New York Life Insurers Not Off the Hook for Escheatment False Claims Case

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Several years ago a controversy arose about whether life insurance companies were wrongly holding on to life insurance proceeds when policyholders died and no one claimed the funds. New York, among other states, looked into this issue because New York’s Abandoned Property Law, deems life insurance proceeds abandoned when the proceeds are not claimed within three years. When property is deemed abandoned, the law requires that those funds are to be paid by the life insurance company to the state comptroller. This is the concept of escheatment. The controversy resulted in statutory and regulatory changes to make sure life insurance companies were taking appropriate action to determine if a policyholder had died and whether their existed any beneficiaries rather than merely relying on a party to file a claim for policy benefits.

As a result of this controversy, certain parties brought qui tam claims against life insurance companies under various statutes claiming that the life insurance companies had made false claims to the state to avoid escheating these allegedly abandoned life insurance proceeds to the state. In a recent case, a New York intermediate appellate court reversed the dismissal of a false claim action and allowed the plaintiff to file a third amended complaint, albeit on a limited basis.

In Total Asset Recovery Services LLC v. Metlife, Inc., Nos. 2019-3806, 2019-3807 (N.Y. App. Div. 1st Dep’t, Dec. 10, 2020), a company claiming that several New York life insurance companies had breached New York’s False Claims Act by filing reports with the state claiming no or lower amounts of abandoned life insurance proceeds. According to the complaint, the life insurance companies failed to maintain proper records to determine if policyholders had died and whether there were beneficiaries who should be paid life insurance proceeds.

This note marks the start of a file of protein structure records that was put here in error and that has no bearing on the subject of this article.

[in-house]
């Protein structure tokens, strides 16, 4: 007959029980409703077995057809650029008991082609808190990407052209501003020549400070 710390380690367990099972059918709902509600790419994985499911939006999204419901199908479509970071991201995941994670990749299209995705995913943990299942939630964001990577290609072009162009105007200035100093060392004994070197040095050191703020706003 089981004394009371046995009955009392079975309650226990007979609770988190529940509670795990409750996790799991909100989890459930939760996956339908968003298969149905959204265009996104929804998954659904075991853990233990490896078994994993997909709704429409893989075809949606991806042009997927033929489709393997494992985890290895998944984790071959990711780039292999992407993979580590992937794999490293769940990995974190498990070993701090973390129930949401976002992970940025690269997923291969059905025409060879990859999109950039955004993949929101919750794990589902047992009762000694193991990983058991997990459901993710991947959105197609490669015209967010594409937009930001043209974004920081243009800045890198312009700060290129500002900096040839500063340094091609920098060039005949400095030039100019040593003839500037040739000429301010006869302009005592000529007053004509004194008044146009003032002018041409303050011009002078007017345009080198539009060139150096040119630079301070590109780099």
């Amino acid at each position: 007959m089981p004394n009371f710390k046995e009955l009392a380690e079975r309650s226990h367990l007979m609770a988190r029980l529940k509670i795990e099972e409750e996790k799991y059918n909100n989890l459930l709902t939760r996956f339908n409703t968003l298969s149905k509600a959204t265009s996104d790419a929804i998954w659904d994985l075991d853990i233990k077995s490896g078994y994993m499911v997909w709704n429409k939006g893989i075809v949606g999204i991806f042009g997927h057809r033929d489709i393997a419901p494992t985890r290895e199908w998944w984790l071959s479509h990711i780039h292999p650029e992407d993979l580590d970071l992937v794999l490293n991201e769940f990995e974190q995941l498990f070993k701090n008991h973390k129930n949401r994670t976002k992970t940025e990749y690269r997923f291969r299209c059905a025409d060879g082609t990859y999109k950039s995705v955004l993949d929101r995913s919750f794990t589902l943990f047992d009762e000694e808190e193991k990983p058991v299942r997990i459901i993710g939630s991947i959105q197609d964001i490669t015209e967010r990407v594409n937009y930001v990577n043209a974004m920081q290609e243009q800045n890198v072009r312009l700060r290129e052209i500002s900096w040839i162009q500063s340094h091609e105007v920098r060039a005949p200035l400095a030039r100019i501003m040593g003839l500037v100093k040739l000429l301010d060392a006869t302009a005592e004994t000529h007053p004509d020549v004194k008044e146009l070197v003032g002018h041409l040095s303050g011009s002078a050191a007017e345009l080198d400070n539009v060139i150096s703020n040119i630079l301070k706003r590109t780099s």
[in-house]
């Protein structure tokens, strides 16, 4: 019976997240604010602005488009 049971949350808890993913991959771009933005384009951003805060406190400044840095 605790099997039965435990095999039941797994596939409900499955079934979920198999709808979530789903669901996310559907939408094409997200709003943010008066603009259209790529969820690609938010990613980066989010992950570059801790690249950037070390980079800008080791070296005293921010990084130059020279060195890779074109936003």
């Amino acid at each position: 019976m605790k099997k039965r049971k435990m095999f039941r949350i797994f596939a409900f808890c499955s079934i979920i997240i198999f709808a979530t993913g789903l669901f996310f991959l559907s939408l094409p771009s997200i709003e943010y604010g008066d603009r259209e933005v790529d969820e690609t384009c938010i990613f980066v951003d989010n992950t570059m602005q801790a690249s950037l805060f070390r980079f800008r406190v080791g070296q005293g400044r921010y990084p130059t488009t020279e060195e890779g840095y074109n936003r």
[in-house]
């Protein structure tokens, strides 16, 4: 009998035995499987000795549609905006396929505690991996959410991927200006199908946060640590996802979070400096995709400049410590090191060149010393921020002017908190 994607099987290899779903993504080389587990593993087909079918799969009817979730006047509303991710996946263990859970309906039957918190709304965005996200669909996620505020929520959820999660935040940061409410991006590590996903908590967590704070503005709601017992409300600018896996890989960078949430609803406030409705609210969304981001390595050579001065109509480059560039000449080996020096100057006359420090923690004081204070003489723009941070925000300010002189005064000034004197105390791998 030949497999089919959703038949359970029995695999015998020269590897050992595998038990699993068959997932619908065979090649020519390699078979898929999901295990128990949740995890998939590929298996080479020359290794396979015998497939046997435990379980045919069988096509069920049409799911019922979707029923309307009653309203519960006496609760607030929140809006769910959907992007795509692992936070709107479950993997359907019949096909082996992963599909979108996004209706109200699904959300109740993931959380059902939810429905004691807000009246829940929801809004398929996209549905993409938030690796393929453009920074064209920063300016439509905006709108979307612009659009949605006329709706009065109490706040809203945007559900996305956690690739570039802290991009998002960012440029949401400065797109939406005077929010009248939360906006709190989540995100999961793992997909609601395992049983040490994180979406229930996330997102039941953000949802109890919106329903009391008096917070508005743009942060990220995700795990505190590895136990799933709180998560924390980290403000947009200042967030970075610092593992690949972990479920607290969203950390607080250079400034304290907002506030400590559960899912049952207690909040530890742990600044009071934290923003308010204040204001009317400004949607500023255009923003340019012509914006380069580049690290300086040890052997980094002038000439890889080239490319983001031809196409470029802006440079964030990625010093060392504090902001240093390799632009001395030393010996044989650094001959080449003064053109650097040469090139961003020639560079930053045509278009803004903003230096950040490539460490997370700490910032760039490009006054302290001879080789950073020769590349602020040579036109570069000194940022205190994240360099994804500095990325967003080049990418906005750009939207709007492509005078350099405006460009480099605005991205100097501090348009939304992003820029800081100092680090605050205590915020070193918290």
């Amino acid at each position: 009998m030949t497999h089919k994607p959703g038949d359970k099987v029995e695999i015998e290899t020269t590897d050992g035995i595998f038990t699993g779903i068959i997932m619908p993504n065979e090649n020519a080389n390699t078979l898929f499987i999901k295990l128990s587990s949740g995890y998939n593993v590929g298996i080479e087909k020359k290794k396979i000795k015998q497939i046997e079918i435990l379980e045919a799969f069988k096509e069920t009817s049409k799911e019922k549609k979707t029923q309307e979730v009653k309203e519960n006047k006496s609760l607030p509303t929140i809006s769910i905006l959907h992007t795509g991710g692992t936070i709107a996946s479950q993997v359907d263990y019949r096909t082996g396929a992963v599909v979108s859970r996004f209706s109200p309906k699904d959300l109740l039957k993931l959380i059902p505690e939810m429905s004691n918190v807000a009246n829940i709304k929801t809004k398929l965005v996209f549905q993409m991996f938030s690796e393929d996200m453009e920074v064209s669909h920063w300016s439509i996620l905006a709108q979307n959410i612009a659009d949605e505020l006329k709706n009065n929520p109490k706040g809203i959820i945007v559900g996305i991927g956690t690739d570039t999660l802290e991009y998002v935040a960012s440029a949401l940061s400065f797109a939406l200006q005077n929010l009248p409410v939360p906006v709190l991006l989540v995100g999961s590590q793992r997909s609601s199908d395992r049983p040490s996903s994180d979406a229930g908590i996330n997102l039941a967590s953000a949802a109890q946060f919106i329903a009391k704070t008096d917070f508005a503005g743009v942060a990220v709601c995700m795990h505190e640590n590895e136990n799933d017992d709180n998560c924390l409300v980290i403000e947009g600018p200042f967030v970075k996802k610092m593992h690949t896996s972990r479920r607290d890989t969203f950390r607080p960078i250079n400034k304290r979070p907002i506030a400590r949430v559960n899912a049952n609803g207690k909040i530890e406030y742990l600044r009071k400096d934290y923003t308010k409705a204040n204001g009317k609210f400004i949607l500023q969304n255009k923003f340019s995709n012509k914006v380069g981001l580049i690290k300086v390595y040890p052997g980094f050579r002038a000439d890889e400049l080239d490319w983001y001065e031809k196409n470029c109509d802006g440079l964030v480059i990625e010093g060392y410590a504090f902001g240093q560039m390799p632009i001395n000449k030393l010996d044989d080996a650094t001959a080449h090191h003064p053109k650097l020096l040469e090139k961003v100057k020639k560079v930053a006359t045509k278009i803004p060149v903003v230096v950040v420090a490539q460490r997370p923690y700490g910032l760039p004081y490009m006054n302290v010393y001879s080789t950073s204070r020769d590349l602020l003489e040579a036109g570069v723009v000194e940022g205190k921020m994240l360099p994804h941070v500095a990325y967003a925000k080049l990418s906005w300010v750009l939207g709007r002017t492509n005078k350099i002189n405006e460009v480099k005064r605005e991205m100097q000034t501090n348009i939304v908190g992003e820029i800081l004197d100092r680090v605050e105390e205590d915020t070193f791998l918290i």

The life insurance companies moved to dismiss the complaint and the motion court granted the motion. On appeal, however, the Appellate Division, First Department, reversed. The reversal, however, left the plaintiff with a limited path to a successful result.

First, the court made it clear that a life insurer’s obligation to escheat abandoned life insurance proceeds to the state did not depend on proof of death. The court held that under Connecticut Mutual Life Insurance Co. v Moore, 187 Misc. 1004 (Sup Ct, NY County 1946), aff’d 271 App. Div. 1002 (1st Dep’t 1947), mod 297 N.Y. 1 (1947), aff’d 333 US 541 (1948), which upheld the constitutionality of the Abandoned Property Law, the Abandoned Property Law required life insurers to escheat unclaimed life insurance proceeds even in the absence of notice and proof of death.

The court also stated that

. . . if a life insurer files a false report with the State certifying that it has no abandoned property, within the meaning of Abandoned Property Law § 700, to escheat in a given year, and has the requisite level knowledge, within the meaning of State Finance Law § 188(3)(a), as to the falsity of that report, then the filing of that false report may properly serve as the basis for a NYFCA claim, even if the life insurer has not been presented with notice and proof of the policyholder’s death.

The court found that the plaintiff adequately alleged that the insurers knowingly filed false reports with the state that failed to identify escheatable life insurance proceeds. But, the appellate court agreed with the motion court that plaintiff failed to plead the insurers’ purported fraud on the state with the requisite level of specificity. Moreover, held the court, the 10-year statute of limitations in the False Claims Act barred plaintiff’s claims relating to allegedly false reports that the insurers filed more than 10 years before the commencement of this action.

Thus, while the court granted plaintiff leave to file a third amended complaint (the second amended complaint added additional insurers as defendants), plaintiff was limited to only those claims within the 10-year statute of limitations period and was directed to state with the necessary level of specificity, which insurers engaged in what conduct that allegedly gave rise to liability under the False Claims Act. Not an easy task.

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